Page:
Yet another example of the seemingly infinite supply of bogus “evidence for string theory” is a recent Slashdot posting about a claim to have measured a change in time of the proton/electron mass ratio. It is based on a New Scientist article that states:
If confirmed, the result could force some physicists to radically rethink their theories. It would also provide support for string theory, which predicts extra spatial dimensions.
Standard physics does not have an explanation as to why Mp/me has this value, nor can it provide an explanation as to why it would vary. However, superstring and M-theories do provide qualitative explanations for the Mp/me value and also predict possible variations of the fundamental constants.
It’s unclear where the author got this particular piece of incorrect string theory hype. Not from Lubos evidently, who says that according to string theory the proton/electron mass ratio is constant, unless it isn’t.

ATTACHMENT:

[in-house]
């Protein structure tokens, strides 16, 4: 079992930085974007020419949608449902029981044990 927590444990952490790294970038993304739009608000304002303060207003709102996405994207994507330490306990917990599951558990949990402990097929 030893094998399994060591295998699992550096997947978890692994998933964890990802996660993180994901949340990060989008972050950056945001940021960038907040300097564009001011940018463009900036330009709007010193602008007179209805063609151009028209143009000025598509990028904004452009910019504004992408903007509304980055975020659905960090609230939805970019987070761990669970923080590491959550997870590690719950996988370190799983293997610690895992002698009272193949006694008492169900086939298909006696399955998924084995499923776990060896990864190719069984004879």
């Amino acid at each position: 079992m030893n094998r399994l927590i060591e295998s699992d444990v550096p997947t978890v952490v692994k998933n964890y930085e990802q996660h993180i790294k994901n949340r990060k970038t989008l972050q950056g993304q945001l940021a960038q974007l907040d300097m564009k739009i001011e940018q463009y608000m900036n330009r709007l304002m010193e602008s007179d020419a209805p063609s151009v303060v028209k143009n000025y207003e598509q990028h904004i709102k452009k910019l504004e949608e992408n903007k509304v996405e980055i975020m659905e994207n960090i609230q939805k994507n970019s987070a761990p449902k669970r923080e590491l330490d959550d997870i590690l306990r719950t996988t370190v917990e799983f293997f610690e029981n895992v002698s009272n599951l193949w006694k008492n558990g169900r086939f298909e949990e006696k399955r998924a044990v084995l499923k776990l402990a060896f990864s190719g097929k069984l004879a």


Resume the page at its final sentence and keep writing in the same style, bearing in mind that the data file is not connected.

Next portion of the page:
Update: This particular piece of nonsensical string theory hype even makes it to USA Today:
Such changes to fundamental constants would lend support to modern-day versions of string theory, which has varying constants built into its basic equations. String theory holds that on the very smallest distance scales possible, strings or loops of energy vibrating at different frequencies are the components of sub-atomic particles. String theory has also been a hot topic in physics for decades among theorists looking for a better explanation than “that’s just the way it is” of why fundamental constants have their fundamental values. So far, string theory has more critics than results, it should be noted.
Update: The hype even makes it into Nature which is normally better at avoiding this kind of nonsense:
But various versions of string theory suggest that extra dimensions occupied by a particle might affect properties such as its mass. Subtle changes in these dimensions could make physical constants vary slightly, explains Barrow. However, “there’s absolutely no observational evidence to support this vast array of ideas,” cautions Fabian. The paucity of hard evidence for string theory may be partly responsible for the upsurge in interest in variable constants, Barrow adds; results like Ubachs’ could eventually provide a good way to assess the ideas. “I’m sure we’ll see some theory papers about this,” he says. “I might write one myself.”
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